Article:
A review of Corbyn: The Strange Rebirth of Radical Politics, by Richard Seymour, Verso £12.99
IF A WEEK IS A LONG TIME IN POLITICS, a year is an eternity. By this point in 2015, I had reflected on that May’s election result in Briefing, concluding that Labourism was at crisis point and that the Labour left had to form alliances with socialists in other parties, especially in Scotland.
Richard Seymour, meanwhile, was busy helping to set up Salvage, a uniquely pessimistic journal within a British left for which the glass is perpetually not only half full, but half full of particularly fine champagne. Advertising itself under the tagline ‘Bleak is the new red’, Salvage proclaims “Salvage has earned its pessimism. Salvage yearns for that pessimism to be proved wrong.”
Plenty of people would insist that with the election of Jeremy Corbyn as Labour leader this yearning was fulfilled. There is an extent to which Seymour concedes this in Corbyn. The introductory section is called ‘Against All Odds’, and the first chapter, narrating Corbyn’s triumph over ‘Project Fear’ is uncharacteristically chirpy, coming as it does from a writer whose output is generally slightly less upbeat than a Radiohead lyric.
Perhaps, the reader might begin to think, Seymour has repented of his youthful melancholy. The truth is both more subtle and more interesting. While it is undoubtedly good that Corbyn is Labour leader, argues Seymour, the very thing that made this possible, namely the decline of historic Labourism, constrains severely the possibilities for his leadership.
Not that things would be better if that decline wasn’t a reality: Labourism itself is a deeply ambiguous phenomenon. Not only containing the seeds of its own demise at birth, but also inhibiting the growth of socialism, it nevertheless introduced an explicit class orientation to electoral allegiances. If the basis on which it did so stunted trade unionism by setting up a rigid division between the industrial and political spheres, it also gave trade unions an unprecedented prominence in Britain.
The book is written from a perspective outside of the Labour fold. This much is evident from the mistakes about Labour structures and organisations scattered through its pages – Seymour does not understand the difference between a branch and a CLP, for instance. This will put a certain kind of Labour trainspotter off the book. It would be wasted on them in any case.
This is a thoughtful, challenging, assessment of the Corbyn phenomenon from a perspective sympathetic to the man without a hint of sycophancy. The fact that it is not written by a Labour member is useful. Seymour can see things clearly that many of us are too close to its subject matter to perceive.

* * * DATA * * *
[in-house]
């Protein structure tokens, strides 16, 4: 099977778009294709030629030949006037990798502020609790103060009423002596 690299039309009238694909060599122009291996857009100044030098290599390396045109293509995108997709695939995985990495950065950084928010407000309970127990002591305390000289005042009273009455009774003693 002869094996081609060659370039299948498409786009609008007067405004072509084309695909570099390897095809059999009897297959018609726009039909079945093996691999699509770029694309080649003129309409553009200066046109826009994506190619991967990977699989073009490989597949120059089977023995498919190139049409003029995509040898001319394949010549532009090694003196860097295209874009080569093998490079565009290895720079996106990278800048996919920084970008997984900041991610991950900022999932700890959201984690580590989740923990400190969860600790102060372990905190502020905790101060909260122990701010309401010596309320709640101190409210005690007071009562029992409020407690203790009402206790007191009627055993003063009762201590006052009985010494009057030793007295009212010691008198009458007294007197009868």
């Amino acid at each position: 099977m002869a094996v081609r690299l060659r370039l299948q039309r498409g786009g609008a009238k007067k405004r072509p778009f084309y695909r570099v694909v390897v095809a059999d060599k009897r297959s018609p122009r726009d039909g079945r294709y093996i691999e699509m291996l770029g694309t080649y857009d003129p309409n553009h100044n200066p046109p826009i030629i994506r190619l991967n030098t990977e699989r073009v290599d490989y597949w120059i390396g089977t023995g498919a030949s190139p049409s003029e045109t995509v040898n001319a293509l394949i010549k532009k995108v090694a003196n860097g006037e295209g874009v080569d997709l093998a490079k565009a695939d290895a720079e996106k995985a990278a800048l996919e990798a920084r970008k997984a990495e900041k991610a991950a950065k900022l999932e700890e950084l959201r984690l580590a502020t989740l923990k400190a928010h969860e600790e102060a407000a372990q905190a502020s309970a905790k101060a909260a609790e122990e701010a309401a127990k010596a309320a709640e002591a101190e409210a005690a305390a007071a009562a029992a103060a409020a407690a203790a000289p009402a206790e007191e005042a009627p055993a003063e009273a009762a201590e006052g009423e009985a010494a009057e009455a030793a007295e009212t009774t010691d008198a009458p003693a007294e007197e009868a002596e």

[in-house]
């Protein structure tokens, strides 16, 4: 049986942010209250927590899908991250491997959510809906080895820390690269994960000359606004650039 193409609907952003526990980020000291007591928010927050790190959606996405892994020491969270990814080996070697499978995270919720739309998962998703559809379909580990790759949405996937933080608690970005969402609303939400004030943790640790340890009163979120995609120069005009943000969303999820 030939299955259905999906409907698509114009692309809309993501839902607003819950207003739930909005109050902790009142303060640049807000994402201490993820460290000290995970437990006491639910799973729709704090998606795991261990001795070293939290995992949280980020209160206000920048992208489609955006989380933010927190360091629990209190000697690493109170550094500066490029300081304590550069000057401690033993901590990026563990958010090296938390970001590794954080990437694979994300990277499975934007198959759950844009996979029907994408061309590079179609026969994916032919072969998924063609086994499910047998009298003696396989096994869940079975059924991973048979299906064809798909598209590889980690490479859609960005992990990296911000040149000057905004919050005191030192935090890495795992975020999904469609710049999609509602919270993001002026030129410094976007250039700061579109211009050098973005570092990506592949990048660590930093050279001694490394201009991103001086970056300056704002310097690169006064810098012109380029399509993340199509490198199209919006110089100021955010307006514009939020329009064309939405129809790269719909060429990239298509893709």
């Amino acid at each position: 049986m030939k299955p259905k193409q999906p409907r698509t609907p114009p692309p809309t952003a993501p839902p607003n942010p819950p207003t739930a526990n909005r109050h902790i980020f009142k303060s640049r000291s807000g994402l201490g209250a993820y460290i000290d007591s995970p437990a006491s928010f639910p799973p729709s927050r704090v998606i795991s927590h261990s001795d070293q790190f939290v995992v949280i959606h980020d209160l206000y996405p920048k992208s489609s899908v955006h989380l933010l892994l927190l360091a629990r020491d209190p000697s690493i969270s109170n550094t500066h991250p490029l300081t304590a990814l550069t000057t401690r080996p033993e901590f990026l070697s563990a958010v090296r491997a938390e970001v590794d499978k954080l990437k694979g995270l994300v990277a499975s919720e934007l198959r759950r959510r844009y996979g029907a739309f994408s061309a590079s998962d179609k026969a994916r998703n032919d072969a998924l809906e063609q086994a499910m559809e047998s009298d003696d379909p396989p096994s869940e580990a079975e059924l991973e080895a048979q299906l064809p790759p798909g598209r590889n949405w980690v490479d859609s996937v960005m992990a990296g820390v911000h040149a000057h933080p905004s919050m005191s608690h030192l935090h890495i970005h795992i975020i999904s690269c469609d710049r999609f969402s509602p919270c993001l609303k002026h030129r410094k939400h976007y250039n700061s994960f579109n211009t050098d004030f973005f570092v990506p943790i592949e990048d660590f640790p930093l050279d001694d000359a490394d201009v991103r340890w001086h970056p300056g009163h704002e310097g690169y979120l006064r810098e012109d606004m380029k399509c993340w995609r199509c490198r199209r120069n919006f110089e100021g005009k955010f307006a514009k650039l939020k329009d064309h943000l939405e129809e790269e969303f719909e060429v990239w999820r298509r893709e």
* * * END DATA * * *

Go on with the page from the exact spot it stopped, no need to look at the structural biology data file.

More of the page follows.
In particular, he insists that Corbyn succeeding is not the same thing as Labour succeeding, and that neither are the same as socialism. This is not the standard position within Momentum. This case is developed carefully over several chapters. The history of the Labour Party is laid out, and the New Labour project described.
For Seymour it is a mistake to understand New Labour, distinctive as it was, as discontinuous with what had gone before. It was faults internal to the Labour project that made Blair possible; the language of betrayal, however emotionally satisfying, is misplaced.
While Corbyn’s success was a reaction to New Labour, the same Labour project limits the potentials of that success. So, writes Seymour, “for Corbyn to take this institution and transform it into a means to radical inroads on Britain’s power systems would require resources, organisation and opportunities that don’t present themselves”.
The penultimate sentence of the book is more blunt: “ In the final analysis, Corbynism will struggle to outrun the limits of Labourism”.
If you are looking for easy comfort, I would suggest that you don’t reach for Corbyn. Don’t misunderstand me - we’re not supposed to despair. Seymour instead wants us to think, and to think seriously. The Corbyn surge has brought socialists together in a near unique fashion. It has introduced a new generation to the left. Yet if the argument of this book is correct, the basic structural crisis for working class organisation that some of us were describing a year ago remains. And that means that if we want to take advantage of this moment in political history, strategic questions have to be addressed. Glib populism or cheerleading for the Labour leadership is not good enough. If we do that, we will fail, and then pessimism really will be the only response left. 30 Labour Briefing July 20